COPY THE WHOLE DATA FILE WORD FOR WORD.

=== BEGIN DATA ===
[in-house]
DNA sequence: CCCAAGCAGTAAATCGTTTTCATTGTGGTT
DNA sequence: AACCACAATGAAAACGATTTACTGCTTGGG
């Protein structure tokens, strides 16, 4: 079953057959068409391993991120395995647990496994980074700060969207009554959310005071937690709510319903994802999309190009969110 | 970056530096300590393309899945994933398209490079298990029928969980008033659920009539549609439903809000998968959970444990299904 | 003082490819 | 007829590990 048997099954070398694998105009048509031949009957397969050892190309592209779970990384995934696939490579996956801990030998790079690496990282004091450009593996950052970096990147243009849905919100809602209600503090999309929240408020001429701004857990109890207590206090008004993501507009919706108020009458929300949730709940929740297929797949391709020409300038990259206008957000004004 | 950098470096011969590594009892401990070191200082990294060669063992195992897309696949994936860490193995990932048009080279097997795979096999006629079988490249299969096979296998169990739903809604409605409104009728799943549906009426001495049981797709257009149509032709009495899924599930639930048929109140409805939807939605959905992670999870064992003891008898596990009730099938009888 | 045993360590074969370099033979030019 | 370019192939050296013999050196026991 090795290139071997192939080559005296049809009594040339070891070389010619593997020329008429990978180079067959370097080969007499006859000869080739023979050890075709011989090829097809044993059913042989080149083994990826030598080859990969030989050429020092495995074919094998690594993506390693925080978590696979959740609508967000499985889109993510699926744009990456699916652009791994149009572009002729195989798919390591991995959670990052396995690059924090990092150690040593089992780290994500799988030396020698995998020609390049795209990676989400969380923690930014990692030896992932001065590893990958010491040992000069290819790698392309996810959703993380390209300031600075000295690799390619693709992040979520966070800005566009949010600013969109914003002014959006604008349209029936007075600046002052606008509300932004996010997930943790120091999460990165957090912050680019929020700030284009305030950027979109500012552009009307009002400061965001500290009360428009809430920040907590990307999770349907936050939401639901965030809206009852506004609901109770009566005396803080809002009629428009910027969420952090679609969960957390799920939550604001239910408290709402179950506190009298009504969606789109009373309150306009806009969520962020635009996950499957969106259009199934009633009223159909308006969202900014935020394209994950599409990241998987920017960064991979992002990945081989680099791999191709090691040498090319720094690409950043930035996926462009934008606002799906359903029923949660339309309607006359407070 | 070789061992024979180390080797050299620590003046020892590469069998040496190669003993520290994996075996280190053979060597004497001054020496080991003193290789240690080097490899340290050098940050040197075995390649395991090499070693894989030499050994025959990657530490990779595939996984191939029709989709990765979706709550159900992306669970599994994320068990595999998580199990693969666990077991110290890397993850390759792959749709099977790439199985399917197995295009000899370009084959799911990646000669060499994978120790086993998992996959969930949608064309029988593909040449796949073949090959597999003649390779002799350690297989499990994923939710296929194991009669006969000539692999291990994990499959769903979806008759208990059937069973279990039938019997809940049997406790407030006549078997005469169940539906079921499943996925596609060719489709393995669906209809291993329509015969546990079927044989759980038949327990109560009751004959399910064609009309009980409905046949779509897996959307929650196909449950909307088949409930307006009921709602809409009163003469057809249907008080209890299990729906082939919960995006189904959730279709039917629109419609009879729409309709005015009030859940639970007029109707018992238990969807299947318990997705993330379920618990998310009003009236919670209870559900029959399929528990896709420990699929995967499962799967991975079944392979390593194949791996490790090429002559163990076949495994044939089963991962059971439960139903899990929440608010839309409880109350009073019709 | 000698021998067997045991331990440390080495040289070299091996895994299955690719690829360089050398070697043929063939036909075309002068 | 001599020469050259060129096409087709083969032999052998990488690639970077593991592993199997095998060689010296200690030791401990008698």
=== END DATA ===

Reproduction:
[in-house]
DNA sequence: CCCAAGCAGTAAATCGTTTTCATTGTGGTT
DNA sequence: AACCACAATGAAAACGATTTACTGCTTGGG
């Protein structure tokens, strides 16, 4: 079953057959068409391993991120395995647990496994980074700060969207009554959310005071937690709510319903994802999309190009969110 | 970056530096300590393309899945994933398209490079298990029928969980008033659920009539549609439903809000998968959970444990299904 | 003082490819 | 007829590990 048997099954070398694998105009048509031949009957397969050892190309592209779970990384995934696939490579996956801990030998790079690496990282004091450009593996950052970096990147243009849905919100809602209600503090999309929240408020001429701004857990109890207590206090008004993501507009919706108020009458929300949730709940929740297929797949391709020409300038990259206008957000004004 | 950098470096011969590594009892401990070191200082990294060669063992195992897309696949994936860490193995990932048009080279097997795979096999006629079988490249299969096979296998169990739903809604409605409104009728799943549906009426001495049981797709257009149509032709009495899924599930639930048929109140409805939807939605959905992670999870064992003891008898596990009730099938009888 | 045993360590074969370099033979030019 | 370019192939050296013999050196026991 090795290139071997192939080559005296049809009594040339070891070389010619593997020329008429990978180079067959370097080969007499006859000869080739023979050890075709011989090829097809044993059913042989080149083994990826030598080859990969030989050429020092495995074919094998690594993506390693925080978590696979959740609508967000499985889109993510699926744009990456699916652009791994149009572009002729195989798919390591991995959670990052396995690059924090990092150690040593089992780290994500799988030396020698995998020609390049795209990676989400969380923690930014990692030896992932001065590893990958010491040992000069290819790698392309996810959703993380390209300031600075000295690799390619693709992040979520966070800005566009949010600013969109914003002014959006604008349209029936007075600046002052606008509300932004996010997930943790120091999460990165957090912050680019929020700030284009305030950027979109500012552009009307009002400061965001500290009360428009809430920040907590990307999770349907936050939401639901965030809206009852506004609901109770009566005396803080809002009629428009910027969420952090679609969960957390799920939550604001239910408290709402179950506190009298009504969606789109009373309150306009806009969520962020635009996950499957969106259009199934009633009223159909308006969202900014935020394209994950599409990241998987920017960064991979992002990945081989680099791999191709090691040498090319720094690409950043930035996926462009934008606002799906359903029923949660339309309607006359407070 | 070789061992024979180390080797050299620590003046020892590469069998040496190669003993520290994996075996280190053979060597004497001054020496080991003193290789240690080097490899340290050098940050040197075995390649395991090499070693894989030499050994025959990657530490990779595939996984191939029709989709990765979706709550159900992306669970599994994320068990595999998580199990693969666990077991110290890397993850390759792959749709099977790439199985399917197995295009000899370009084959799911990646000669060499994978120790086993998992996959969930949608064309029988593909040449796949073949090959597999003649390779002799350690297989499990994923939710296929194991009669006969000539692999291990994990499959769903979806008759208990059937069973279990039938019997809940049997406790407030006549078997005469169940539906079921499943996925596609060719489709393995669906209809291993329509015969546990079927044989759980038949327990109560009751004959399910064609009309009980409905046949779509897996959307929650196909449950909307088949409930307006009921709602809409009163003469057809249907008080209890299990729906082939919960995006189904959730279709039917629109419609009879729409309709005015009030859940639970007029109707018992238990969807299947318990997705993330379920618990998310009003009236919670209870559900029959399929528990896709420990699929995967499962799967991975079944392979390593194949791996490790090429002559163990076949495994044939089963991962059971439960139903899990929440608010839309409880109350009073019709 | 000698021998067997045991331990440390080495040289070299091996895994299955690719690829360089050398070697043929063939036909075309002068 | 001599020469050259060129096409087709083969032999052998990488690639970077593991592993199997095998060689010296200690030791401990008698």